Dotting the I’s and Crossing the T’s
The beta release of the updated EaaSI UI is due for release in the coming month. As we approach this deadline, the teams at OpenSLX and PortalMedia are busy putting the final touches on the software and at the same time, developing new capabilities (e.g., support for BagIt packages, storage management for a hosted service, etc.) that will be rolled out in the near future. Internal testing is scheduled to begin soon, followed by testing with the EaaSI nodes and an opportunity for community members (like you, reader!) to help us review the software. Stay tuned for more details on how you can get involved and for a detailed look at the new UI in the coming months.
2019 EaaSI Webinar: Recordings and Transcripts
From July – October of 2019, the EaaSI staff ran a webinar series to introduce EaaSI and hear from Node Host teams about how EaaSI is situated in their existing practices. You can now access the recordings and transcripts for every episode:
July: “Why EaaSI? A System Overview”
September: “EaaSI Metadata Model and Wikidata”
October: “EaaSI Configuration Workflows”
Over the past year, the original nodes in the EaaSI Network began testing and, in many cases, using the software for local research and teaching opportunities. We are thrilled by the enthusiasm and drive of our partner institutions and wouldn’t be where we are today without them. To help raise awareness of their incredible work within their campus communities, EaaSI is sponsoring a symposium at several node institutions including Carnegie Mellon University, University of California – San Diego, Stanford University and Notre Dame University. These events will be designed and organized by Node Host teams; attended by local faculty, university leadership, researchers, colleagues, and students; and will illustrate how software curation and emulation can serve the mission of their institution.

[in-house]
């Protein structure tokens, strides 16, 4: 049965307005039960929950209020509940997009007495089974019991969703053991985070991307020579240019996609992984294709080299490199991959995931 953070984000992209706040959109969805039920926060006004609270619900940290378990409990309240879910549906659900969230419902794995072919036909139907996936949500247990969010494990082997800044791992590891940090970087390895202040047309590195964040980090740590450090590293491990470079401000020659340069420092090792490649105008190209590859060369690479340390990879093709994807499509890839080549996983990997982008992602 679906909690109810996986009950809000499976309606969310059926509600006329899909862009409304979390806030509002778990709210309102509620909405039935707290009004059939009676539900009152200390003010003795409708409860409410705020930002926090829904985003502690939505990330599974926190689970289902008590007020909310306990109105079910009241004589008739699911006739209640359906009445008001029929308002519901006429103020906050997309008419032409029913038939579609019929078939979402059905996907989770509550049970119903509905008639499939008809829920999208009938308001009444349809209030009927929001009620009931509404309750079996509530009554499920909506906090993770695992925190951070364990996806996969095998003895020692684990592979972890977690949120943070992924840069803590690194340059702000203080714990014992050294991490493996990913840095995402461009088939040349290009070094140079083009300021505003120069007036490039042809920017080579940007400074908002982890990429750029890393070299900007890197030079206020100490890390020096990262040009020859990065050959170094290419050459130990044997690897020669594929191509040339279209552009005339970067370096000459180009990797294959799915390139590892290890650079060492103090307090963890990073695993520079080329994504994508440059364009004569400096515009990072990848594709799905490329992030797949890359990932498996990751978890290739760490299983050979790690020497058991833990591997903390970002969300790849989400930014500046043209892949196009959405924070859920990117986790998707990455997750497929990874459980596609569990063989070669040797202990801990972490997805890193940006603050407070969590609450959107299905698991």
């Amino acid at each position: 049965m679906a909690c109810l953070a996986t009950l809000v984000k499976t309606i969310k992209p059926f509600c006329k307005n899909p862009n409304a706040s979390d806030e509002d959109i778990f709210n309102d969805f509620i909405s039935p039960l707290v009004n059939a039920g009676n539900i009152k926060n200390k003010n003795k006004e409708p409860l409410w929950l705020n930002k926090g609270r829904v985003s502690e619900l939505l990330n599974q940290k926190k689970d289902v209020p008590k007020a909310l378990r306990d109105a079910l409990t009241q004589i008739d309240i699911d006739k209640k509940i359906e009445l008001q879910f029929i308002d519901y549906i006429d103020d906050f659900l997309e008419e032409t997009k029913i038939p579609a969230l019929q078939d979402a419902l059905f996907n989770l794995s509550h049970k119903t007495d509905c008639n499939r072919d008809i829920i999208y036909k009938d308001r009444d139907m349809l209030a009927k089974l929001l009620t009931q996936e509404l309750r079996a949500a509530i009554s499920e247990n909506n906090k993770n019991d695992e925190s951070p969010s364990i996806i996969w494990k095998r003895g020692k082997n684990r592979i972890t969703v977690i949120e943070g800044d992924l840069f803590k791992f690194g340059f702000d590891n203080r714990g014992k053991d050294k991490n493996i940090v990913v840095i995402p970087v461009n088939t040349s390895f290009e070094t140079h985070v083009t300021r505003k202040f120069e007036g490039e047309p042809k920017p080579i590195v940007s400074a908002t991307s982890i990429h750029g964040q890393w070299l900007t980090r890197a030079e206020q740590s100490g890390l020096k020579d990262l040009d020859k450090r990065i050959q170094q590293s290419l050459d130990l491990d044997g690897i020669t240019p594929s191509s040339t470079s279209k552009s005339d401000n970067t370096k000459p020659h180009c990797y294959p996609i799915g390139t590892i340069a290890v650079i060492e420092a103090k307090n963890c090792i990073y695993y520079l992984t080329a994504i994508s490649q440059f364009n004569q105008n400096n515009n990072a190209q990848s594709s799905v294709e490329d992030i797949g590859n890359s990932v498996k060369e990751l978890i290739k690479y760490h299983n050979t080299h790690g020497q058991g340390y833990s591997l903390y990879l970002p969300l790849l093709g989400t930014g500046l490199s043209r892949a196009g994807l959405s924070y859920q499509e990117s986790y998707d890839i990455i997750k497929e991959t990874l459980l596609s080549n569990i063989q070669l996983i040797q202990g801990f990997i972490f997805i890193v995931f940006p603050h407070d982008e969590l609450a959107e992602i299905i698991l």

Node Host Reflections
The the latest Node Host Reflections Blog in our ongoing series, Node Host team at Notre Dame writes about the ‘co-determinacy of user needs and preservation strategies,’ zeroing in the specific set of computing architectures reflected in their collections, and emulating Virtual Dig to address data that used to accompany monographs on CD-ROMs.
Following an initial software prioritization survey in Summer 2019, the EaaSI team requested community software stories in January. Software stories could include proprietary and/or open-source software with the caveat that if our participants submitted proprietary software, we would do our very best to find the closet open-source alternative to add to the sandbox.
Promotional graphic advertising EaaSI call for Community Software Stories
We asked people the following:
“List specific software titles or types that have been particularly significant in your personal and/or professional life.”
“What did/does this software do?”
“What is one or more reason that this software is/was significant to you?”
Sincerest thanks to all those who submitted your stories! We are extending the deadline in the hope that more people will tell us what they would like to see in the EaaSI sandbox.
Here’s an example of one of the software stories that will shape our future work:
Specific title: “HexEdit”
What did it do? “Allows direct file editing (hexadecimal or ASCII values) in old versions of Apple OS.”
Why was it significant? “I discovered HexEdit when I was teenager in the late 90s. This was the first software that got me thinking about how computers work “behind the scenes” and it basically blew my mind—prior to this I had almost zero knowledge of programming or computer science. With the app you could do things like edit save files for the video game I was super into at the time <https://en.wikipedia.org/wiki/Escape_Velocity_(video_game)> or mess around with any file or app in OS7. Had lots of fun breaking things back then and learning how to fix the only computer in the house. HexEdit was a gateway!”